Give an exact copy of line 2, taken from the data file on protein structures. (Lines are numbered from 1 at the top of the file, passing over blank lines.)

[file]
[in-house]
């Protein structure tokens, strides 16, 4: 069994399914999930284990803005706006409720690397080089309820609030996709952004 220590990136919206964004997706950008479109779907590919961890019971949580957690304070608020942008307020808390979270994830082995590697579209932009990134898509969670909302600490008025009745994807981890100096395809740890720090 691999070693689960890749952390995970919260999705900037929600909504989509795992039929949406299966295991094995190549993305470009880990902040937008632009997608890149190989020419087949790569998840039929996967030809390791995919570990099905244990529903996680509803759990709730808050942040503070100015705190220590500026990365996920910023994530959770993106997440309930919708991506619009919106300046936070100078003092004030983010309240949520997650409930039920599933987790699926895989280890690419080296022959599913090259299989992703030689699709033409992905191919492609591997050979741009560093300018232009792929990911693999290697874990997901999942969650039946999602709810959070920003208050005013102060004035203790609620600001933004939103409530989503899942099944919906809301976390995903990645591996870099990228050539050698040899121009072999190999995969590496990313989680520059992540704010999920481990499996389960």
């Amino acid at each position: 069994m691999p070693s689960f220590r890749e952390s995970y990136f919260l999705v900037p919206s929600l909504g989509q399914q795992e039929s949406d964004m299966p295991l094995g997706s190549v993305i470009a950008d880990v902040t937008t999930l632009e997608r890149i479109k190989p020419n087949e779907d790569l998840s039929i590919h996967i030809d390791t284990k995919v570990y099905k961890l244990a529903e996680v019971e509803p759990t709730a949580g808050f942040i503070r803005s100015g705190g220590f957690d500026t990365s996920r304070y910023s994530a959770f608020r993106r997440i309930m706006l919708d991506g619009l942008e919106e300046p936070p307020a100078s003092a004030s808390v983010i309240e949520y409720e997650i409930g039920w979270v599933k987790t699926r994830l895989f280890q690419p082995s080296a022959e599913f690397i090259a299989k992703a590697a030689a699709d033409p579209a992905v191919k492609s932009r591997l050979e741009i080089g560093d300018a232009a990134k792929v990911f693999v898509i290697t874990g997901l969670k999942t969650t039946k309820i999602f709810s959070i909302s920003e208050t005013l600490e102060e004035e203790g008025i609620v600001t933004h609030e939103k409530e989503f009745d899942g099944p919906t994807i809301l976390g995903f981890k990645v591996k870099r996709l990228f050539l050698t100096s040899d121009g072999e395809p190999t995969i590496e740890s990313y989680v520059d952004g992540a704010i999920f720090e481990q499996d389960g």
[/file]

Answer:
């Protein structure tokens, strides 16, 4: 069994399914999930284990803005706006409720690397080089309820609030996709952004 220590990136919206964004997706950008479109779907590919961890019971949580957690304070608020942008307020808390979270994830082995590697579209932009990134898509969670909302600490008025009745994807981890100096395809740890720090 691999070693689960890749952390995970919260999705900037929600909504989509795992039929949406299966295991094995190549993305470009880990902040937008632009997608890149190989020419087949790569998840039929996967030809390791995919570990099905244990529903996680509803759990709730808050942040503070100015705190220590500026990365996920910023994530959770993106997440309930919708991506619009919106300046936070100078003092004030983010309240949520997650409930039920599933987790699926895989280890690419080296022959599913090259299989992703030689699709033409992905191919492609591997050979741009560093300018232009792929990911693999290697874990997901999942969650039946999602709810959070920003208050005013102060004035203790609620600001933004939103409530989503899942099944919906809301976390995903990645591996870099990228050539050698040899121009072999190999995969590496990313989680520059992540704010999920481990499996389960």